comments 8

Kindle or Kindling?

As long as I can remember I’ve liked books. I don’t just mean that I like to read – I do like to read – but I mean I like books. What marvellous objects they are, physical containers for whole worlds. I like the physicality, the paper, the binding, the smell of the ink, the printing.

When I was growing up, we watched this curious clay figure on television. Gumby. He and his pony pal Pokey could go into any book. What a delightful idea.

As much as I spend time in front of a computer, I can’t imagine reading a book on-line. I read the other day though, that Amazon has reported great success selling on-line books this year. They also sell a reader, called a Kindle. Apparently, people happily pay 250 bones for a device on which they can read online books. It’s small and light-weight and very portable and doesn’t suffer glare problems. Some people also pay for newspaper subscriptions which appear daily on their kindle.  These are subscriptions in many cases to newspapers they can read for free on their lap-tops.

I guess I shouldn’t be surprised that this would start to catch on. Our society is fascinated with devices and gizmos and the internet has changed so much behaviour in a few short years. Years ago, many people spent loads of money on stereo systems that would enable them to hear music with the best possible sound quality. Now people seem to be satisfied with compressed files pumping downloaded music into their brains through ear-buds. Go figure. With digital music so popular, a focus on digital books – and a new model for selling books – is not unexpected.

More and more of our experiences are being replicated using devices and monitors. There are even computer games in which a player can pretend to play a musical instrument or pretend to play tennis or golf.  There are people who play so much pretend music that if they invested the same time learning a real instrument, they could learn to really play.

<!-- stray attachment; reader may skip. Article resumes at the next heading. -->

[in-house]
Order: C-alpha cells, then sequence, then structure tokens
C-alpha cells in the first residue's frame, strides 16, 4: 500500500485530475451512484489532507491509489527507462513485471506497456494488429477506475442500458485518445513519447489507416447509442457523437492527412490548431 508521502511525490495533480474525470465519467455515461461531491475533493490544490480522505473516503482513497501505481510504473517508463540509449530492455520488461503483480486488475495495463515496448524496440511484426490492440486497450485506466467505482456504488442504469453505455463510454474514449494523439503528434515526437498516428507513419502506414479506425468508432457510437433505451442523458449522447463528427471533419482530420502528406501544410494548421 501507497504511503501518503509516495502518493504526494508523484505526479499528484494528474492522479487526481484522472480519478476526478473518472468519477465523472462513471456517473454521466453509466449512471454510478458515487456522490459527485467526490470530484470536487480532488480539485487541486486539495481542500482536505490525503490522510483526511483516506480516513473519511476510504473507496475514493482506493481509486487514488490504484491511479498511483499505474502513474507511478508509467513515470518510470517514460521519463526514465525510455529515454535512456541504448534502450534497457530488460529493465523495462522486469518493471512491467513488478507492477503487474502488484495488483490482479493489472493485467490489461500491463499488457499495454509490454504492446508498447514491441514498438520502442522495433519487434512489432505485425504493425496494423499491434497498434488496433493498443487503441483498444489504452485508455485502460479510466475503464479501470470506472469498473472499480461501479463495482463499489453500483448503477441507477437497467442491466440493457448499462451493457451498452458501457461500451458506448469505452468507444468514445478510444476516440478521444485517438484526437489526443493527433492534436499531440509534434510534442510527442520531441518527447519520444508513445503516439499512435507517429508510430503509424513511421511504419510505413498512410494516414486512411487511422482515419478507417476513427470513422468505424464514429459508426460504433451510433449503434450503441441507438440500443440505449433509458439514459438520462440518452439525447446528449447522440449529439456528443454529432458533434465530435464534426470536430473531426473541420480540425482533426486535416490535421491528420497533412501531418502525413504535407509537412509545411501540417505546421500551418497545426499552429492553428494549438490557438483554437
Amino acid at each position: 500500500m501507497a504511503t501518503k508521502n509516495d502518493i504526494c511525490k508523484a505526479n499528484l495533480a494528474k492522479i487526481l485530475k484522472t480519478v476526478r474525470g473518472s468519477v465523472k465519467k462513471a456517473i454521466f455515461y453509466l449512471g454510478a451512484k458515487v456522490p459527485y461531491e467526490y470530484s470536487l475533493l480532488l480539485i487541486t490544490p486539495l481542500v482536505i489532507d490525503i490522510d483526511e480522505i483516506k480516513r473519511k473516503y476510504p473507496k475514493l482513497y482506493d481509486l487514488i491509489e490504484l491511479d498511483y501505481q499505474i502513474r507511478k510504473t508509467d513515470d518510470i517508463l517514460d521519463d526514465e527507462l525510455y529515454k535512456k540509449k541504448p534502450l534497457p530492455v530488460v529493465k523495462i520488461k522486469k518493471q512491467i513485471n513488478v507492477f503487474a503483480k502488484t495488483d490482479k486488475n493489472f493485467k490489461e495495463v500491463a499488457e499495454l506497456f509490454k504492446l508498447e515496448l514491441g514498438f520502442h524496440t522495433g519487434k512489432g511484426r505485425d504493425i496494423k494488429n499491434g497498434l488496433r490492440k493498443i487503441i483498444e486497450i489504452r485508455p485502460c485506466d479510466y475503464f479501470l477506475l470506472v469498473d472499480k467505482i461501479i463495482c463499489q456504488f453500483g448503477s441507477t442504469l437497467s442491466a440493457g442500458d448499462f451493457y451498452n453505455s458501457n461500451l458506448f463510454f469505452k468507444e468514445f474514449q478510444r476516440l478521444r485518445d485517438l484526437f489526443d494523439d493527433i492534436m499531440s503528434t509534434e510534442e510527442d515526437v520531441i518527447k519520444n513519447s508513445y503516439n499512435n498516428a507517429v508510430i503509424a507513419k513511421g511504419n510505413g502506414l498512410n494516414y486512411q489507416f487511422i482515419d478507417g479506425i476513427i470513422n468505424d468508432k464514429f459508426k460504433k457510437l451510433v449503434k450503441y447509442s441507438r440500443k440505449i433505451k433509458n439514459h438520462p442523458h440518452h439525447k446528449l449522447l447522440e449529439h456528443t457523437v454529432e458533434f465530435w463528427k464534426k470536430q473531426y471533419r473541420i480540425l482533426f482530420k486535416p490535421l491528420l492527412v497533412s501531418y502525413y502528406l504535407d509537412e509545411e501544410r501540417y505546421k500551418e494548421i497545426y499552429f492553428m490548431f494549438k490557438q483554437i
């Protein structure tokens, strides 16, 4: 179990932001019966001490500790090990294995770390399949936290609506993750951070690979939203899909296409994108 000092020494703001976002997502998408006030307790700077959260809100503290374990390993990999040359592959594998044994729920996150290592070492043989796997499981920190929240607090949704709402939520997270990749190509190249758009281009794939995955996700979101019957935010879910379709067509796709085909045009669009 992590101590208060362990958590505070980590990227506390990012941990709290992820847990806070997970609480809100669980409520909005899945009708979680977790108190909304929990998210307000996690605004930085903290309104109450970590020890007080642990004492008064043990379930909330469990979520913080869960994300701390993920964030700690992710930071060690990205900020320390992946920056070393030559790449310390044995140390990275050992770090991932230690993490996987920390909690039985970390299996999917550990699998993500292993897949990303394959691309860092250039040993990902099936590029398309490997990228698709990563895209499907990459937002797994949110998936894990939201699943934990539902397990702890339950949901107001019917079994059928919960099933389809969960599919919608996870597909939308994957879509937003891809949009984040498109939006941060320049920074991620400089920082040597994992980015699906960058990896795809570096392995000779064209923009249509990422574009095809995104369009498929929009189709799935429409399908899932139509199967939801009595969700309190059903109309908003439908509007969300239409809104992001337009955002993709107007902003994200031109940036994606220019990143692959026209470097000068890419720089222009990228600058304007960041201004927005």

I expect there will be a day in which people will walk into my library, look at all the books and think, wow this guy is such a relic from the past. I’ve heard he even plays the accordion. I guess I can live with that. For now, I’m happy reading books in the normal way, and I’ll miss them when their gone.

8 Comments

  1. The student argument is the only good one I’ve heard for eBooks. Those poor kids are beasts of burden when they’re in school.

    I can see the advantage for software manuals as well. I hate having those publications with best-before-dates lying around the house

  2. zeusiswatching

    I’ve read a few books online, but I just can’t make the adjustment. God bless the folks who can do this, but I just have to have treeware. I carry my books to the cafe to read nearly every day. I take them with me when I travel and usually return with even more in my bags.

    When I put my reading lists up on my blog I sometimes link to e-editions of the books I’ve read and I notice that people do click on the links and some cheerfully read the works online, but almost always the edition I read was a real book that I held in my hands, that might have been marked heavily with my fountain pen (I don’t do this for vintage books, but mass paper backs and text books are fair game). The smell of the pages, the bagel and coffee nearby all mingled together are a part of the reading experience.